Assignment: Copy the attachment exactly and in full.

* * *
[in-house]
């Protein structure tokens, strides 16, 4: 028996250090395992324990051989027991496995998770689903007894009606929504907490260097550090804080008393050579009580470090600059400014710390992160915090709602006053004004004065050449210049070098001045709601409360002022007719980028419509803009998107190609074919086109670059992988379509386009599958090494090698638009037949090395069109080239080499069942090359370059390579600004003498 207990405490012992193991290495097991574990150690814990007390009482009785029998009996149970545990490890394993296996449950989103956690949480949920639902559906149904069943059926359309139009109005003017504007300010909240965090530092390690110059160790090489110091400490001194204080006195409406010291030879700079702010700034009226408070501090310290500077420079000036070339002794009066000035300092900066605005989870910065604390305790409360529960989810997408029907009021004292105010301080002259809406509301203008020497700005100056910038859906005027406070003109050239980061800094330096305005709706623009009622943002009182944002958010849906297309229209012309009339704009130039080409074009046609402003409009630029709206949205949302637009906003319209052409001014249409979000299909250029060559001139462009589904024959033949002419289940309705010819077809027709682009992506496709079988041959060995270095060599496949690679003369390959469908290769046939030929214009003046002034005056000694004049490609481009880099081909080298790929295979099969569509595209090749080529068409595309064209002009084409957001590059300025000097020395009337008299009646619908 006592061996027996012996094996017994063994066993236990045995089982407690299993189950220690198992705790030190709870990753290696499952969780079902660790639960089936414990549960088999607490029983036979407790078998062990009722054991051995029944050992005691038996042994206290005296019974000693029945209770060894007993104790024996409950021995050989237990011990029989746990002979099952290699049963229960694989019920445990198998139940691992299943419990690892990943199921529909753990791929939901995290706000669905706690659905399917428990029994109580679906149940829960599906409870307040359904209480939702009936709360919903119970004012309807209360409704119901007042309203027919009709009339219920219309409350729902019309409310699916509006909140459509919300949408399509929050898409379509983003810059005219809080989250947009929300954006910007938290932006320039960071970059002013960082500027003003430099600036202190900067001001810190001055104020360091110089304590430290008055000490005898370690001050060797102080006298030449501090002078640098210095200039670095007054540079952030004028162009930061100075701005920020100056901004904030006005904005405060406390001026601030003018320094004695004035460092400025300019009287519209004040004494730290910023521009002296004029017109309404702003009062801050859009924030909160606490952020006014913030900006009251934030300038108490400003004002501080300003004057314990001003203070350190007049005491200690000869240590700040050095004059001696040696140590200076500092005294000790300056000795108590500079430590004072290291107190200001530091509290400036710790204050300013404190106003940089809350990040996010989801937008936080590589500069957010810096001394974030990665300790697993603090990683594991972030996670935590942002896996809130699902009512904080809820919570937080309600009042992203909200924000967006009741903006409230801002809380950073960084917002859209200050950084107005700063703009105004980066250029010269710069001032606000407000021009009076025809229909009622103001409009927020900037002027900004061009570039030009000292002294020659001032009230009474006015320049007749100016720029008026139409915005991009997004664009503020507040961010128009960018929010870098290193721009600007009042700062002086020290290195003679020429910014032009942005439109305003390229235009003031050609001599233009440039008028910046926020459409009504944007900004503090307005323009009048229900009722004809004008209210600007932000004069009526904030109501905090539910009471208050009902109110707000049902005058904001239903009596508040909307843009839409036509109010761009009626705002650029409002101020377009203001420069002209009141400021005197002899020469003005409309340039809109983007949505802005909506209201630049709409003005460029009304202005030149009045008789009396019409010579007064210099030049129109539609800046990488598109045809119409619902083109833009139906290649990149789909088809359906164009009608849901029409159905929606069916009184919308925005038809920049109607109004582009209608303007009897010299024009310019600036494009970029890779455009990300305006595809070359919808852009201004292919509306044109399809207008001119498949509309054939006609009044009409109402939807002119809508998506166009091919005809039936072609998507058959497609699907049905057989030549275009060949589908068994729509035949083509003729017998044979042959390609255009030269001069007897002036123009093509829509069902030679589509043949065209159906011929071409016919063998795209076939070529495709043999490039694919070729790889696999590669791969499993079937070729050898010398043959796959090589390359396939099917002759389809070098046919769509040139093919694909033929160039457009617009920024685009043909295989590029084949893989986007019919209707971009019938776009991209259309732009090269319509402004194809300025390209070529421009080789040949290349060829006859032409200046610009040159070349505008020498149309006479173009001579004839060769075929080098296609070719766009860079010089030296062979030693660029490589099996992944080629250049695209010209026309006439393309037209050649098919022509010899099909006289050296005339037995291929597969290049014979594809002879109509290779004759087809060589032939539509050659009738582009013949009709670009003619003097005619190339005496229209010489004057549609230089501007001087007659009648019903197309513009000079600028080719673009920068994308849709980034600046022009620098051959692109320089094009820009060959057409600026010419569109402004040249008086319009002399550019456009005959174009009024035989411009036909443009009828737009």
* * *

[in-house]
């Protein structure tokens, strides 16, 4: 028996250090395992324990051989027991496995998770689903007894009606929504907490260097550090804080008393050579009580470090600059400014710390992160915090709602006053004004004065050449210049070098001045709601409360002022007719980028419509803009998107190609074919086109670059992988379509386009599958090494090698638009037949090395069109080239080499069942090359370059390579600004003498 207990405490012992193991290495097991574990150690814990007390009482009785029998009996149970545990490890394993296996449950989103956690949480949920639902559906149904069943059926359309139009109005003017504007300010909240965090530092390690110059160790090489110091400490001194204080006195409406010291030879700079702010700034009226408070501090310290500077420079000036070339002794009066000035300092900066605005989870910065604390305790409360529960989810997408029907009021004292105010301080002259809406509301203008020497700005100056910038859906005027406070003109050239980061800094330096305005709706623009009622943002009182944002958010849906297309229209012309009339704009130039080409074009046609402003409009630029709206949205949302637009906003319209052409001014249409979000299909250029060559001139462009589904024959033949002419289940309705010819077809027709682009992506496709079988041959060995270095060599496949690679003369390959469908290769046939030929214009003046002034005056000694004049490609481009880099081909080298790929295979099969569509595209090749080529068409595309064209002009084409957001590059300025000097020395009337008299009646619908 006592061996027996012996094996017994063994066993236990045995089982407690299993189950220690198992705790030190709870990753290696499952969780079902660790639960089936414990549960088999607490029983036979407790078998062990009722054991051995029944050992005691038996042994206290005296019974000693029945209770060894007993104790024996409950021995050989237990011990029989746990002979099952290699049963229960694989019920445990198998139940691992299943419990690892990943199921529909753990791929939901995290706000669905706690659905399917428990029994109580679906149940829960599906409870307040359904209480939702009936709360919903119970004012309807209360409704119901007042309203027919009709009339219920219309409350729902019309409310699916509006909140459509919300949408399509929050898409379509983003810059005219809080989250947009929300954006910007938290932006320039960071970059002013960082500027003003430099600036202190900067001001810190001055104020360091110089304590430290008055000490005898370690001050060797102080006298030449501090002078640098210095200039670095007054540079952030004028162009930061100075701005920020100056901004904030006005904005405060406390001026601030003018320094004695004035460092400025300019009287519209004040004494730290910023521009002296004029017109309404702003009062801050859009924030909160606490952020006014913030900006009251934030300038108490400003004002501080300003004057314990001003203070350190007049005491200690000869240590700040050095004059001696040696140590200076500092005294000790300056000795108590500079430590004072290291107190200001530091509290400036710790204050300013404190106003940089809350990040996010989801937008936080590589500069957010810096001394974030990665300790697993603090990683594991972030996670935590942002896996809130699902009512904080809820919570937080309600009042992203909200924000967006009741903006409230801002809380950073960084917002859209200050950084107005700063703009105004980066250029010269710069001032606000407000021009009076025809229909009622103001409009927020900037002027900004061009570039030009000292002294020659001032009230009474006015320049007749100016720029008026139409915005991009997004664009503020507040961010128009960018929010870098290193721009600007009042700062002086020290290195003679020429910014032009942005439109305003390229235009003031050609001599233009440039008028910046926020459409009504944007900004503090307005323009009048229900009722004809004008209210600007932000004069009526904030109501905090539910009471208050009902109110707000049902005058904001239903009596508040909307843009839409036509109010761009009626705002650029409002101020377009203001420069002209009141400021005197002899020469003005409309340039809109983007949505802005909506209201630049709409003005460029009304202005030149009045008789009396019409010579007064210099030049129109539609800046990488598109045809119409619902083109833009139906290649990149789909088809359906164009009608849901029409159905929606069916009184919308925005038809920049109607109004582009209608303007009897010299024009310019600036494009970029890779455009990300305006595809070359919808852009201004292919509306044109399809207008001119498949509309054939006609009044009409109402939807002119809508998506166009091919005809039936072609998507058959497609699907049905057989030549275009060949589908068994729509035949083509003729017998044979042959390609255009030269001069007897002036123009093509829509069902030679589509043949065209159906011929071409016919063998795209076939070529495709043999490039694919070729790889696999590669791969499993079937070729050898010398043959796959090589390359396939099917002759389809070098046919769509040139093919694909033929160039457009617009920024685009043909295989590029084949893989986007019919209707971009019938776009991209259309732009090269319509402004194809300025390209070529421009080789040949290349060829006859032409200046610009040159070349505008020498149309006479173009001579004839060769075929080098296609070719766009860079010089030296062979030693660029490589099996992944080629250049695209010209026309006439393309037209050649098919022509010899099909006289050296005339037995291929597969290049014979594809002879109509290779004759087809060589032939539509050659009738582009013949009709670009003619003097005619190339005496229209010489004057549609230089501007001087007659009648019903197309513009000079600028080719673009920068994308849709980034600046022009620098051959692109320089094009820009060959057409600026010419569109402004040249008086319009002399550019456009005959174009009024035989411009036909443009009828737009």